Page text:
INDUSTRIAL POLICY Protection to Indian IndustriesIndia is probably one of the few countries in the world whichused its import policy for the healthy d e v e l o p m e n t o f local industries. Levying higher tariffs restricted imports, and there was also a total or partialphysical ban on the imports of products from outside India .During second and third year plans In this plans more emphasis was given to capital goodsindustries,machines which india wanted to develop formaking new machines,devolpment of textilemachinery,power equipment etc.
Authority Government bodies like the State Trading Corporation,Mines & Minerals Trading Corporation controls imports ofproducts. HIGH CUSTOMS TARIFFS Customs tariffs were raised in s o m e c a s e s t o 2 0 0t o 3 0 0 % o n imported products . This gave protectionto local industries.FINANCIAL STRUCTUREDevelopment of banks like Industrial finance corporation ofIndia (IFCI) 1948, Industrial development bank of India(IDBI)1964,(UTI) 1963, (LIC) 1956.•Regulations under the foreign exchange and regulationact(FERA)•Restricted foreign investment in a company to 40% .Thisensured that much of the control in companies with foreigncollaboration remained in the hands of Indians. To succeed,Indian businessmen had to learn and apply modernmanagement and production techniques.
•Encouragement to small scale industries supports like credit, marketing, technology,entrepreneurship development, fiscal financialand infrastructural support.•Shares Percentage in Final Energy Consumption Sector 1953-54 1990-91 Industry 39.8 50.4 Transport 46.2 24.5 Domestic 9.9 13.8 Agriculture 1.7 9.0 Others 2.4 2.3 Total 100.0 100.0
•First Industrial policy resolution of 1948 The first industrial policy gave emphasis to industry where state had a monopoly (arms and ammunition etc.) there also existed mixed sector industries (coal, iron and steel etc.) Government controlled industries (automobiles, heavy machinery etc.) and private industries. The industrial policy resolution also stressed the importance of cottage and small scale industries.•Industrial Policy Resolution of 1956This resolution changed mixed economy approach by givingmore importance to public sector.The resolution brought out the importance of removing regionaldisparities in our country. A sufficient attention was paid by theresolution for providing facilities to labourers. Industrial Policy1970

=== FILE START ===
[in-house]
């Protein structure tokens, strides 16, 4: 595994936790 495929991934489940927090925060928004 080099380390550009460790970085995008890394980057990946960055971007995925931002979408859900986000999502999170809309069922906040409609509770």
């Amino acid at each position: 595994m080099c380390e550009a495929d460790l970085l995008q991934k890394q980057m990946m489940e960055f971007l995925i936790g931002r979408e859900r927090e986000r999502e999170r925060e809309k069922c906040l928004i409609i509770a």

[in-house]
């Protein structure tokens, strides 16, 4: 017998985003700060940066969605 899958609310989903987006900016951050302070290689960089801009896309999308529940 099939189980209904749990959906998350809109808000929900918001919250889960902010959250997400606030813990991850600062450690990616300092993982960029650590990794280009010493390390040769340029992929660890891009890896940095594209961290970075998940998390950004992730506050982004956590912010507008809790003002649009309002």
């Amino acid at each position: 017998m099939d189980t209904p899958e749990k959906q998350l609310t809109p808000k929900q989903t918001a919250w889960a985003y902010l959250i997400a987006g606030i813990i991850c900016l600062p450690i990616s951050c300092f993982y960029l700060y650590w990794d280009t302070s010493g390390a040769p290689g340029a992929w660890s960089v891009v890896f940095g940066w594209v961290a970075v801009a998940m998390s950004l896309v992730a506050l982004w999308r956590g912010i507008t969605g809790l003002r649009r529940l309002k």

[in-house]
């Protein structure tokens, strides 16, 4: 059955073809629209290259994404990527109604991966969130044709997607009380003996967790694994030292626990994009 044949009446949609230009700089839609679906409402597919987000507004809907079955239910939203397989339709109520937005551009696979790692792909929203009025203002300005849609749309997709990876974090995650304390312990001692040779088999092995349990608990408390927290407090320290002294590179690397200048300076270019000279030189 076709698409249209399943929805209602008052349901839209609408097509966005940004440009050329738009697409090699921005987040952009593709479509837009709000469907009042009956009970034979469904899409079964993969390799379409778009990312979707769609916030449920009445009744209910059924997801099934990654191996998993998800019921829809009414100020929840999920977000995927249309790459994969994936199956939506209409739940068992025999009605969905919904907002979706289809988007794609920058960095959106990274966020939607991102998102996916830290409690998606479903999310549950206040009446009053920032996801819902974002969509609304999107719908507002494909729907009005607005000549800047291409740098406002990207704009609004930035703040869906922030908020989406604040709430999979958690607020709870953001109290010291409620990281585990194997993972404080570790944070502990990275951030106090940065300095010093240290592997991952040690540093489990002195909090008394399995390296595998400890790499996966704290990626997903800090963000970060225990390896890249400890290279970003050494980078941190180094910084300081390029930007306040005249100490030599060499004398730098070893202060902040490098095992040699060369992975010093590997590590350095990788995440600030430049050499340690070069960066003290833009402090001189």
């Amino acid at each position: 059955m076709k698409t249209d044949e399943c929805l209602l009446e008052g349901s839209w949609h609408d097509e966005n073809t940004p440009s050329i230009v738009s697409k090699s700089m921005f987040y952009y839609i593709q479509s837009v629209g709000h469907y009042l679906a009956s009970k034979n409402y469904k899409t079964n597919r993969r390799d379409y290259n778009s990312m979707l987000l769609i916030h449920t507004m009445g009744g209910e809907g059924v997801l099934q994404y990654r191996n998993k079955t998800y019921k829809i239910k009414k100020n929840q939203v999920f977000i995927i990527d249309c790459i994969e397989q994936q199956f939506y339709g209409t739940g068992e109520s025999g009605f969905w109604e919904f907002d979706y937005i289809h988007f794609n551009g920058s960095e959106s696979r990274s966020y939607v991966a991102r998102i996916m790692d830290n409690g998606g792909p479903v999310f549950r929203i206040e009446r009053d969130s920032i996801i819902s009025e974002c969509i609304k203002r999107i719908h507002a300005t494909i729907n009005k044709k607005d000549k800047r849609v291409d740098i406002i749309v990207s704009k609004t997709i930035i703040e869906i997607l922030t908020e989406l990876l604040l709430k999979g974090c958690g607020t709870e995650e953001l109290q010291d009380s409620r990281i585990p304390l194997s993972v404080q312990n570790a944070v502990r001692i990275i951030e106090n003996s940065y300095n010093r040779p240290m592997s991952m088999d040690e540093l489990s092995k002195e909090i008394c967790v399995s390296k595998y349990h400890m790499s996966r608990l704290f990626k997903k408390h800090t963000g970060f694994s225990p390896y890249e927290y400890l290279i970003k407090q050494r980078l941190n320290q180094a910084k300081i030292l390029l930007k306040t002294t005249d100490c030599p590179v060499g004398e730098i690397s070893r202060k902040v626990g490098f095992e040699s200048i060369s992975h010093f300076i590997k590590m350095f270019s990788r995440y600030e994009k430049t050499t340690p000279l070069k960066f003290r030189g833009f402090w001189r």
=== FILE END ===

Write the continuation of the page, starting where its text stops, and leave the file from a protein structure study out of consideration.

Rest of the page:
•National industrial policy(1970)1) This policy provided that there should be a class of coreindustries consisting of basic, critical and strategic industries ineconomy.(2) All new investment prepositions of over Rs. 5 crore shall bedeemed to be in the heavy investment sector.(3) The joint sector concept should be accepted in principle.(4) The existing policy of reservation for the small sector will becontinued.(5) The exemption limit from licensing provision will be raised toRs. 1 lakhs .
•Industrial Policy of 1980The main objectives of 1980 industrial policy were the revival ofeconomy, effective operational management of public sector,promotion of industries in rural areas, removal of regionalimbalance, concessions for industries engaged in research anddevelopment of optimum utilization of installed capacity.•Industrial Policy 1999a) Consolidate the strengths built up during the last four decades of economicplanning and to build on the gains already made.(b) Correct the weakness that may have crept in the industrial structure as ithas developed over the last four decades.(c) Maintain a sustained growth in productivity and gainful employment.(d) To attain international competitiveness government has decided toliberalize industrial licensing policy, foreign investment, foreign technologyagreement, public sector policy and MRTP for the sake of realization ofobjectives of the policy. The new industrial policy has abolished industriallicensing. The new industrial policy has also scrapped the asset limit of MRTPcompanies.
Industries in India Iron & Steel PlantsJamshedpur (TescoPlants) JharkhandBurnpur Harapur Kulti(TISCO Plants) West BengalVijay Nagar Plants KarnatakaBhadravati KarnatakaSalem Tamil NaduVishakhapatnam Plants Andhra PradeshBhilai Steel Plant ChhattisgarhRaurkela Steel Plant OrissaDurgapur Plants BengalBokaro Plants (BS), SteelLimited (BSP) Jharkhand
At last these revolutions played a great role inthe world history. The future revolution willbe 4G and we should be ready to welcome itand be a part of it.
“You cannot buy the Revolution,You cannot make the Revolution,You can only be the Revolution”. Thank You